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When I announced my second pregnancy and our five financial plans earlier this year, I was overwhelmed with the positive feedback from you all.
Many of you complimented us on our careful planning for the second baby and said that we would be great parents.
While flattered, I have to admit that Mr. FAF and I have not always been in the best position to be parents.
We’ve been through a lot of ups and downs with our parenting journey.
And today I will share with you the story of how we welcomed our son, Baby FAF, to this world so that you will have the full picture of our situation.
I had Baby FAF when I was finishing up the last semester of my Master’s program.
During my pregnancy, Mr. FAF was living more than 10 hours away, and our whole family was in Asia.
I was living with two other roommates throughout most of my pregnancy. I was a full-time student and worked part-time 20 hours a week.
Baby FAF is the best thing that has ever happened to me. He’s worth all the trouble and the pain I went through.
But as I’m telling this story, I don’t know if I’d want to give birth while in school again.
Being pregnant and stressed about graduation and money alone in a big expensive city like Washington DC is not something I want to experience again.
Mr. FAF was in his early 30s at the time and was ready to be a dad. Our parents anxiously awaited their first grandchild. Three months into our marriage, our moms had already started wondering if we should see a fertility doctor.
I was reluctant to have a baby. Mr. FAF was in a PhD program that would take him at least 3 more years to finish.
I had just finished the first year of my Master’s program and had plans for the next two years, none of which involved a baby.
Both of us got tuition remission and a small monthly stipend to live on. The stipends were enough for two people living separately in two cities. It wasn’t enough for daycare and all baby-related expenses.
To make a long story short, Baby FAF was conceived. Mr. FAF was ecstatic when he found out. I was scared and depressed for the first month, feeling tired and anxious about an uncertain future.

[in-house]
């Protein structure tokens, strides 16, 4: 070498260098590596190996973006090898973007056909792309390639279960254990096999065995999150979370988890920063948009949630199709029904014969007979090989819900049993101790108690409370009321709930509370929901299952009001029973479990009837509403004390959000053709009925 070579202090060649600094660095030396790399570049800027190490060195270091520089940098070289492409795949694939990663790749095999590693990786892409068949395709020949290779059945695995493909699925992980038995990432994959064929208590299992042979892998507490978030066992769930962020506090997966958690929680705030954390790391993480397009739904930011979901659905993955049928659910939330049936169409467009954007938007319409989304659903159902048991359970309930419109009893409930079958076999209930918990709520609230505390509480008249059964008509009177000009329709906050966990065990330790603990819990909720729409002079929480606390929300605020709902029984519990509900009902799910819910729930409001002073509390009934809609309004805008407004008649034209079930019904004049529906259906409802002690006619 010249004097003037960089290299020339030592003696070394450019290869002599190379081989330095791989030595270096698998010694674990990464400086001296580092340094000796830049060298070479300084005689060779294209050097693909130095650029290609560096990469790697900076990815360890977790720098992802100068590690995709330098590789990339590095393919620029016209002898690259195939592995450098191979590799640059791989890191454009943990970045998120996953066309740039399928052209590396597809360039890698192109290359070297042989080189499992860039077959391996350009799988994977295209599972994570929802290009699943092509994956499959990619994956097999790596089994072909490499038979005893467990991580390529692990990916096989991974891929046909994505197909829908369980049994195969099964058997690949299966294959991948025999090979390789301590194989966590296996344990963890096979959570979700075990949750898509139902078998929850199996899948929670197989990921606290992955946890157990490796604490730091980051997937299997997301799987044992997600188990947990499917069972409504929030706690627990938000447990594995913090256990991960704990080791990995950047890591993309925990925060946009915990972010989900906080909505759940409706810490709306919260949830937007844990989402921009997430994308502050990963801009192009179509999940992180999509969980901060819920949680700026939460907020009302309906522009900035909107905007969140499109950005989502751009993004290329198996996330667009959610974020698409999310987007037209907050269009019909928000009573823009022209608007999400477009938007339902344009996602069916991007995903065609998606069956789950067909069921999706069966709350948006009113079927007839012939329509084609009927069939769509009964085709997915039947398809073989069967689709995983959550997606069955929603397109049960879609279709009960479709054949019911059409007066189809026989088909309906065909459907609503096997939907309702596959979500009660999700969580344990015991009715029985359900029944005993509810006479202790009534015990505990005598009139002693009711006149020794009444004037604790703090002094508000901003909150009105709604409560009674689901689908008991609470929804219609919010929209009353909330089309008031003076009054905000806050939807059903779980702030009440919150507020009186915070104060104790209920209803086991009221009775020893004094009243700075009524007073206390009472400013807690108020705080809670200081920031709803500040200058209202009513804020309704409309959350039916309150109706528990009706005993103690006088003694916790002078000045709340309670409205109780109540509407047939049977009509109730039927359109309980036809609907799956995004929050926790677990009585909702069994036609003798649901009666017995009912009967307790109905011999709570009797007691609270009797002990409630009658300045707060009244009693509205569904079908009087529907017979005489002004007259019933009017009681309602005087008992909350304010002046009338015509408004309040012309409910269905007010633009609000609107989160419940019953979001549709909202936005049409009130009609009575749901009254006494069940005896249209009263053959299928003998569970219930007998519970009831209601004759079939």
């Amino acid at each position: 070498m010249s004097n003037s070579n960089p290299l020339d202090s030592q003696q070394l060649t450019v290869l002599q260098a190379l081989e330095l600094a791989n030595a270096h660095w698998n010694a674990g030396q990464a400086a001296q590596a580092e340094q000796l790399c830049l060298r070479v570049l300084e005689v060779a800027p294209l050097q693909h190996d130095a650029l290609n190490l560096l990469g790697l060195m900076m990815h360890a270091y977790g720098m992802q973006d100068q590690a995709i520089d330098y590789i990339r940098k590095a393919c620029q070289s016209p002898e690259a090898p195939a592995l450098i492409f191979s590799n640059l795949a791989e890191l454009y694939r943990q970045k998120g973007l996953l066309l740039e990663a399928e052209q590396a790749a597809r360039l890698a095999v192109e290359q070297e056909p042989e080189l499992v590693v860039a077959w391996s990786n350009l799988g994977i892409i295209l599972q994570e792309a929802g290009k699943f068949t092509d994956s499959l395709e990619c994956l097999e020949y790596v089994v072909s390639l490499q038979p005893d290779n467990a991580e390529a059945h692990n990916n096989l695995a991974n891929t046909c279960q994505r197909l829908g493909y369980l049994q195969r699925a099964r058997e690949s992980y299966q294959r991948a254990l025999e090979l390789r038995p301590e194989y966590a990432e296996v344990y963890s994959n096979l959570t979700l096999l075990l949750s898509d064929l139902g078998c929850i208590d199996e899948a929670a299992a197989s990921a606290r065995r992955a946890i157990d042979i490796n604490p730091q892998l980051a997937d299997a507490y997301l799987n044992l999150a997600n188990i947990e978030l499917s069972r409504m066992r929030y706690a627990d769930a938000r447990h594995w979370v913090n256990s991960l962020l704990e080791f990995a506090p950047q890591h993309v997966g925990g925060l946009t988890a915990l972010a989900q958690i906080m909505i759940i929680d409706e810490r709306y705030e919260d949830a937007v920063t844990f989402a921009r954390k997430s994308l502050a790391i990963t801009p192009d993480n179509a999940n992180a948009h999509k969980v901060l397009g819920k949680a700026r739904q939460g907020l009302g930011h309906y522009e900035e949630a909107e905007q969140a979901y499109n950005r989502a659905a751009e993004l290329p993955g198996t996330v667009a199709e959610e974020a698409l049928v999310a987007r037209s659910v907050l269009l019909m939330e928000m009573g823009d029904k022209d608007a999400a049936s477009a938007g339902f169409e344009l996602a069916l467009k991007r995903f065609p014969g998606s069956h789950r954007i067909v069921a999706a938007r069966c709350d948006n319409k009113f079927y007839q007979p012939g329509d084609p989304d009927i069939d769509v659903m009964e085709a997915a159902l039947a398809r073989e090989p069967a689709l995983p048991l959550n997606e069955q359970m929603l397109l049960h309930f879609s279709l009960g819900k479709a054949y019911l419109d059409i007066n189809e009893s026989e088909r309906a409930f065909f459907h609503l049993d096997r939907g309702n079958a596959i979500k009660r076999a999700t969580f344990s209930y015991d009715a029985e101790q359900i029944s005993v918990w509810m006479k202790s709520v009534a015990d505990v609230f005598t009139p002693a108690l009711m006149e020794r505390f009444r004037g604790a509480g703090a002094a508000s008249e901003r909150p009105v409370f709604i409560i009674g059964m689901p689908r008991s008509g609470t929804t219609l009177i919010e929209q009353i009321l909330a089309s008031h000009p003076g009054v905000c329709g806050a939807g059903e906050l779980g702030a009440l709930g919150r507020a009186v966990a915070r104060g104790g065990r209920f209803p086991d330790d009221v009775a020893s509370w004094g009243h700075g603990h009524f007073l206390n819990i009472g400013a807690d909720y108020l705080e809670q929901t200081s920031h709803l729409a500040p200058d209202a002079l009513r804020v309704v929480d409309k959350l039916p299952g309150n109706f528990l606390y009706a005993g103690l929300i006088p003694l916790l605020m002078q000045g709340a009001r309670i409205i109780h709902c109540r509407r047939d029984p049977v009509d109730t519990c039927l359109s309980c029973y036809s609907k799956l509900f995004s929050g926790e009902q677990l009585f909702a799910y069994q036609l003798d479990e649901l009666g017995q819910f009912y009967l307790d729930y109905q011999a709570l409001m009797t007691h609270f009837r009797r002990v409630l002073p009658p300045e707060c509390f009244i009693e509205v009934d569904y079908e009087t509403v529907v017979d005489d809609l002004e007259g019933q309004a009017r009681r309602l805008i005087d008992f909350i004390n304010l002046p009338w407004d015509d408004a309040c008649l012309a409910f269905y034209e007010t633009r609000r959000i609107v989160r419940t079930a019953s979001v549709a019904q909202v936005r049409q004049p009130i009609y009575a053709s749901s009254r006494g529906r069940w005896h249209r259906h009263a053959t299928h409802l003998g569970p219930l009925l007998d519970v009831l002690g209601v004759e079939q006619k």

I remember the days when there were snow storms in DC, I’d walk in the snow with a heavy belly for 30 minutes to get home from school at 9 PM, a walk that would normally take me only 15 minutes.
I didn’t have a car at the time. I felt hungry, cold, scared, angry, guilty and everything in between.
Related: The Poor Life of A PhD Student
During my pregnancy, I’d get a lot of surprised and concerned looks when people found out I was pregnant and living far away from Mr. FAF and my family.
In fact, one roommate didn’t want to live with me because she didn’t want to be bothered by a pregnant woman. I understood why she thought that and never asked her to help with anything. I never had even before I got pregnant.
The other roommate was nice and supportive, which I was thankful for. We became good friends until this day.
My classmates in the Master’s program and my colleagues at my part-time job reached out to me with advice and offered a lot of hand-me-down baby items.
I got a bouncing chair, two high chairs, a stroller, a crib, 2 boxes of toys, 3 huge boxes of baby clothes, and many other great things.
I also got a lot of emotional support from friends, colleagues, and family (though they were far away). I was really touched by their gestures and will never forget what they did to help me and Mr. FAF when we were in need.
When I found out Baby FAF’s due date was close to the finals week of my last semester, I got really worried. I didn’t want to spend another semester in school since we just couldn’t afford it.
After reaching out to all the support networks at school and didn’t find many resources, I decided to talk to my professors. Though supportive, they suggested I plan ahead and consider having an incomplete grade for any course I couldn’t finish.